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Towards a 21st century humanitarian response model to the refugee crisis in the Lebanon

By Simon Little

Simon Little is DFID's former humanitarian advisor to Lebanon, a position he held from January 2013 to July 2014. He is currently seconded by DFID to the UN Resident Coordinator’s/Humanitarian Coordinator’s Office and is currently working on developing Lebanon’s 2015 humanitarian/stabilisation plan.

This article represents the views of the author and is not an official DFID position.

It was written in early summer 2014, before the sixth Regional Response Plan (RRP6) mid-year review.   


The humanitarian situation in Lebanon is changing. After two years of a resource-intensive response, delivered through multiple agencies and sectors, the anticipated reduction of humanitarian funding is likely to change the scope and shape of the response. As a result, it is unlikely that what was achieved in 2012 and 2013 (a comprehensive package of life-saving assistance delivered to an ever enlarging caseload of refugee and non-refugee beneficiaries) will be achievable in the future. 

In the evolution of all crises, there are key moments when the humanitarian community has to make difficult decisions regarding the future maintenance and delivery of the response and for Lebanon, the mid-2014 review of the sixth Relief Response Plan (referred to as RRP6), represents such a time.  

The dimensions of the crisis in Lebanon are staggering. The country hosts the highest per capita refugee population in the world and the RRP6 is set at $1.7 billion for 2014. As of mid-2014, however, the appeal was just 17% funded ($287 million secured). It is unlikely that the RRP6 will secure anywhere near the $881 million secured against RRP5 in 2013, though refugee numbers are expected to continue to grow. 

The need for continued humanitarian and/or stabilisation/development assistance can be largely negated through the provision of livelihoods/employment opportunities. However, there is no easy way to create employment in a politically fragile environment where the economy is haemorrhaging1 and where the three primary employment sectors (agriculture, construction and services) are already heavily congested. Cash for work schemes delivered by humanitarian and non-humanitarian actors are providing value and utility to those that benefit but, collectively, the employment created amounts to tens of thousands of work days, rather than the millions required. In the absence of a massive multilaterally funded public works scheme capable of providing long-term employment to thousands of refugees and poor Lebanese, many households will continue to rely on the assistance provided by the humanitarian community.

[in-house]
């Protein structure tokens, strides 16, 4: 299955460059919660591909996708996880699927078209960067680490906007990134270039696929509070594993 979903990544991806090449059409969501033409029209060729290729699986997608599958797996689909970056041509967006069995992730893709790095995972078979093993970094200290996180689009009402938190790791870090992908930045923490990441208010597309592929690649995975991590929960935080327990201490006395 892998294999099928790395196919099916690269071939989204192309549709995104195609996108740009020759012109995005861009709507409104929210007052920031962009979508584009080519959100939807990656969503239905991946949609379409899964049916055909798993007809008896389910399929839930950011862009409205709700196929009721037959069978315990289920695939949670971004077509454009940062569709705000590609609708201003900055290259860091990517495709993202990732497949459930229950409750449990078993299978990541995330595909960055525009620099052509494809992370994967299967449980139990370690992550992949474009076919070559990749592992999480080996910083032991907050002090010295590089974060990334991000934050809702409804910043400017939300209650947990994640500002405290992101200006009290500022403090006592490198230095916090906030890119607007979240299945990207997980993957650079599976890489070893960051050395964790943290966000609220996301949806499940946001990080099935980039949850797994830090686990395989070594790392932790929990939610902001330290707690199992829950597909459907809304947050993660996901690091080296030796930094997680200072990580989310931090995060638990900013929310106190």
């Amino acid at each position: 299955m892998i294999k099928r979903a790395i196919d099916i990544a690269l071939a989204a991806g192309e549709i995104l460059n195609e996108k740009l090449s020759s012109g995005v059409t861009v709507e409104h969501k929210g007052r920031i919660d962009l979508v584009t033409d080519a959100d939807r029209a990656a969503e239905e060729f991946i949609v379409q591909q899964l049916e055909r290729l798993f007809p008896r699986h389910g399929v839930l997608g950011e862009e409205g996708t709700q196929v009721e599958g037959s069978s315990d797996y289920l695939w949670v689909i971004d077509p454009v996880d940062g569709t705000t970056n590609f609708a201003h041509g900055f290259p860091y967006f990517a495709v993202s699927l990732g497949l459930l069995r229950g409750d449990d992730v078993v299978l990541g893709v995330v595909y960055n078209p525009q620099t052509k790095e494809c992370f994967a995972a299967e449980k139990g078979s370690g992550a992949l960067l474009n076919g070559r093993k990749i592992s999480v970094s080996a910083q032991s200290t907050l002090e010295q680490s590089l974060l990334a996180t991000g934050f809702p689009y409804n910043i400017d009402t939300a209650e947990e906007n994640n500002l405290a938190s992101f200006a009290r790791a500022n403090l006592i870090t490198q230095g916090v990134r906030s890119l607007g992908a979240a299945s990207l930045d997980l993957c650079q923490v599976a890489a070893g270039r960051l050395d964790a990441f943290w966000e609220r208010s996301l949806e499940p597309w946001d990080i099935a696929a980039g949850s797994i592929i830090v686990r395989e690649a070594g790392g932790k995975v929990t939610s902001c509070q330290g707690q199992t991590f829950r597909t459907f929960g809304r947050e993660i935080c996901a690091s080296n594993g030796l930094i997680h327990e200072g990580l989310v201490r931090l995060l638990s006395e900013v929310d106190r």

A model response or a challenging response model?

With greater numbers of refugees seeking sanctuary in Lebanon from mid to late 2012, the responsibility to lead and coordinate the humanitarian effort was debated between UNHCR and the UN Office for the Coordination of Humanitarian Affairs (OCHA). The former declared that a steadily increasing flow of refugees accorded it the lead coordinating role, whilst OCHA highlighted aspects of the Transformative Agenda, notably the Cluster System and reinforcing the role of the Humanitarian Coordinator. Although the swelling of refugee numbers strengthened UNHCR’s claim, there were some within the humanitarian community who remained perplexed as to why a cluster system, far from perfect but refined over successive crises, was overlooked. Whilst UNHCR is certainly mandated to lead/coordinate refugee responses, introducing a sectoral response (though different from the cluster system largely in name only) caused confusion and delays amongst humanitarian actors more familiar with a cluster approach refined in recent crises.  Nonetheless, structures and leadership is one thing but for those we seek to assist, what’s delivered is always more important than who delivers it. 

A scaled up response was predicated on the delivery of blanket food assistance, hygiene, baby kits etc., complemented by more selective transfers of education, health and shelter support. The mode of delivery drew heavily on experience and practice acquired in successive crises over the past three decades, reinforcing the traditional response hierarchy with UN agencies securing the lion’s share of donor funds, and thereafter subcontracting the bulk of on the ground delivery to a range of international non-governmental organisations (INGOs)/NGOs2. As a rule of thumb, the more partners involved in delivering an operation, the less optimal the arrangement, in part because of the duplicate costs associated with UN oversight and INGO delivery (e.g. two sets of premises, vehicles, personnel, HQ costs, etc). Operating costs can spiral further if the implementing INGO delivers through a national partner. 

In terms of assistance delivered the response model applied in Lebanon is little different to that introduced elsewhere with a focus on the distribution of material lifesaving assistance. In applying a response model heavily influenced and shaped by practice in Africa, the humanitarian community may have failed to acknowledge the contextual differences of responding in middle income Lebanon, with well-established basic service delivery and a functioning private sector. Whether a model that is predominantly focused on disbursing vast quantities of material assistance was best suited to the specificities of the crisis in Lebanon - even during the peak period of refugee influx - is debatable3